All public libraries offer some form of traditional programming: storytimes, book clubs, crafts, or résumé workshops, for instance. But the best, most innovative programs are tailored to the specific needs of a community, and I’ve found that targeted outreach and collaboration with other organizations often yield the strongest results.
My eight-branch library system in the Denver metro area serves about 655,000 people across much of Arapahoe County, covering a diverse social landscape: lower-income communities, rural Coloradans, a county jail, and a variety of residential and commercial interests. Various groups within our libraries administer programming work collaboratively to meet the particular needs of children and families.
Here are some of the strategies we’ve employed:
Connect with preschools. My team identified preschools in underserved communities, where teachers are less likely to be fully certified in early childhood development (which is not a requirement in Colorado preschools). Our library’s preschool outreach specialist, who is degreed in early childhood development, now trains teachers at those preschools, conducting monthly online courses with the end goal of teacher certification. This intervention provides needed support to preschools and preschool teachers, broadening the library’s reach as we’ve promoted library resources, signed teachers up for library cards, and delivered specialized training.
Connect with elementary schools. A December 2021 article in The Colorado Sun, “When Even Books Are ‘Quarantined,’ Reading Progress in Colorado’s Early Grades Is Challenging,” reported troubling trends in children’s reading skills. The story noted an 8% increase in significant reading deficiency among kindergartners over the previous year, as recorded by the Colorado Department of Education and the Colorado Education Initiative that fall. Those revelations prompted us to consider how our library might help bridge the gap.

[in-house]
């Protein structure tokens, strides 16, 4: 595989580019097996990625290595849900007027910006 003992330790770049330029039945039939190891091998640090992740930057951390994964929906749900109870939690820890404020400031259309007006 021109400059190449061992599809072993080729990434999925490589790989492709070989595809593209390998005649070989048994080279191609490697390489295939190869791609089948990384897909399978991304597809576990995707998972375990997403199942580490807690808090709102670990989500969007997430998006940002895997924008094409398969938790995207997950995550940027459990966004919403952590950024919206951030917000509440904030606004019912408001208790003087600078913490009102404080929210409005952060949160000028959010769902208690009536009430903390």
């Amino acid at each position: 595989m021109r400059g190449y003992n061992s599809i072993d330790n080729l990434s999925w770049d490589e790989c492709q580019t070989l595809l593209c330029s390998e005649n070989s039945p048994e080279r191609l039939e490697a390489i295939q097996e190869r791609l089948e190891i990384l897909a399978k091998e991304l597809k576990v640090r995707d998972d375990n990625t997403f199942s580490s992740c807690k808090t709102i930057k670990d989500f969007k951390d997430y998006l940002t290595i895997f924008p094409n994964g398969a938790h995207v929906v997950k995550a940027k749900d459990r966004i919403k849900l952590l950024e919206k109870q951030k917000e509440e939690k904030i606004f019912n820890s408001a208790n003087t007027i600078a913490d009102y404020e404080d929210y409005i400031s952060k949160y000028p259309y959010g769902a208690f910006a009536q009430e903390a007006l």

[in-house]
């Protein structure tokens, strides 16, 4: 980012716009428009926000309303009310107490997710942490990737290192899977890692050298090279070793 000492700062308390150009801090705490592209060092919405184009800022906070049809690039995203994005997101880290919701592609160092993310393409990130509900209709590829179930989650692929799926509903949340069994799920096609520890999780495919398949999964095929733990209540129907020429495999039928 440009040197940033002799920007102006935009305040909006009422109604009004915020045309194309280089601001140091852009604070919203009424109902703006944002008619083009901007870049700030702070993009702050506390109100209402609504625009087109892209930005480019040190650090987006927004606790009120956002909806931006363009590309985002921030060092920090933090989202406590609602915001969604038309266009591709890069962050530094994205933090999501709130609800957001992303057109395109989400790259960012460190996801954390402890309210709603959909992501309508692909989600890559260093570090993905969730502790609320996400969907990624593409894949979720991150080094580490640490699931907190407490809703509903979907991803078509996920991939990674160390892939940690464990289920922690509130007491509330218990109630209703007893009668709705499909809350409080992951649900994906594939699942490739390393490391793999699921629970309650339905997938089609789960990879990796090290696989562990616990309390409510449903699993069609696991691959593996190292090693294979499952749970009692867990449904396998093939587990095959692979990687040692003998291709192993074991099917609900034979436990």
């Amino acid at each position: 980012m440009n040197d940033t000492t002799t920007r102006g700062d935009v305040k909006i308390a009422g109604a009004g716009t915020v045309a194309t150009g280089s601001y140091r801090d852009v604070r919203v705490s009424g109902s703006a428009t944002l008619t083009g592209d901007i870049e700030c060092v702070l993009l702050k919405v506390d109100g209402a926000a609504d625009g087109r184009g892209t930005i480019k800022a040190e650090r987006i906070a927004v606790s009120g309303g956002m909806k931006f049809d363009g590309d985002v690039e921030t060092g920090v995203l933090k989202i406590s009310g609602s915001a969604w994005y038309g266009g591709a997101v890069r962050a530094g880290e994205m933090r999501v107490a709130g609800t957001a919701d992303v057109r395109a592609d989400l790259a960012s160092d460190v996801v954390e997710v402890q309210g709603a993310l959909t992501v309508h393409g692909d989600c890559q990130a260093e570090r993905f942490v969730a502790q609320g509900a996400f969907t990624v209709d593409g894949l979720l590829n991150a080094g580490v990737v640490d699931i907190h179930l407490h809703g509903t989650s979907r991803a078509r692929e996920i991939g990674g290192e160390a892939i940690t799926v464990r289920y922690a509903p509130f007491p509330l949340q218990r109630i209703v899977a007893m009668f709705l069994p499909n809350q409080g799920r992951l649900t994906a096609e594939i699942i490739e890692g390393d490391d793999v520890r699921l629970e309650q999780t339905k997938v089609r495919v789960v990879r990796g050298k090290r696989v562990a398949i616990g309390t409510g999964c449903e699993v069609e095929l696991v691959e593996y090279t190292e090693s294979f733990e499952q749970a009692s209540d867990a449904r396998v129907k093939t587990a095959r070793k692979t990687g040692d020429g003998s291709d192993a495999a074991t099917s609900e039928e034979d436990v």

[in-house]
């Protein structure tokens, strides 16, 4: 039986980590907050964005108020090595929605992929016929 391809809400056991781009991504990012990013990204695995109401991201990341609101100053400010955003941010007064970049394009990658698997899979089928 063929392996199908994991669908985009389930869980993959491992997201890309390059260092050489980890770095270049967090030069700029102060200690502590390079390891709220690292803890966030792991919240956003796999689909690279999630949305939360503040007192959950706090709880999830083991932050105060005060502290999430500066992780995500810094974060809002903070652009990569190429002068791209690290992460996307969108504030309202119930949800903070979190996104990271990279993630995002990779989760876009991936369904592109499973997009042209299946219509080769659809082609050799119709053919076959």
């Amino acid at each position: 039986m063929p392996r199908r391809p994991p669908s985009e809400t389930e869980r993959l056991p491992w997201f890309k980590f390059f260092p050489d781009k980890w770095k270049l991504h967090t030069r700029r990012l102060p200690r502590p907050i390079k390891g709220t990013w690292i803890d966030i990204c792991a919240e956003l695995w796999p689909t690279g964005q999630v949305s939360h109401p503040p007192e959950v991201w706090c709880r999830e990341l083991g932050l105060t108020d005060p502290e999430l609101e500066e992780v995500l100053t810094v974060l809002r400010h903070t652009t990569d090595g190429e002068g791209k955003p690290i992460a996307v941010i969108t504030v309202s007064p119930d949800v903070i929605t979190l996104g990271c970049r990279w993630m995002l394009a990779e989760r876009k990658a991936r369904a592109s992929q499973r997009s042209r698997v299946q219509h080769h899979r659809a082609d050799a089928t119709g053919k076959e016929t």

We approached an elementary school principal in our Sheridan community to ask if he was interested in supplementing the school’s collection with books from the public library. The answer was a resounding yes, and we went to work. Now our youth librarian chooses relevant titles that teachers can then check out to their students, and the library administers a deposit collection system—and we assure the principal that families will not incur overdue or lost-item fines.
Make space for families. Arapahoe Libraries has been part of the nationwide Family Place Libraries program for 10 years. We now have five branches designated as Family Place libraries, meaning that they circulate an intentional parenting collection and hold a series of family engagement programs each year that bring in community experts in child literacy, nutrition, speech, and behavior. During the programs, children rove from station to station to play with musical instruments, hear stories, and play with toys, while parents and caregivers engage with local leaders in an informal setting. In the case of Sheridan Library, which serves a large population of Spanish-speaking patrons, we work with community experts who speak Spanish, building awareness of local resources and promoting the library as a welcoming space for everyone.
Free Library of Philadelphia’s Skills for Community-Centered Libraries program provides free training in community engagement. For further reading on family outreach, I recommend A Librarian’s Guide to Engaging Families in Learning, edited by M. Elena Lopez, Bharat Mehra, and Margaret Caspe. As they write, it takes deliberate and sustained effort to be a foundation for growth. While collaboration efforts can be time-consuming, the rewards of increased engagement have a great impact on the communities we serve.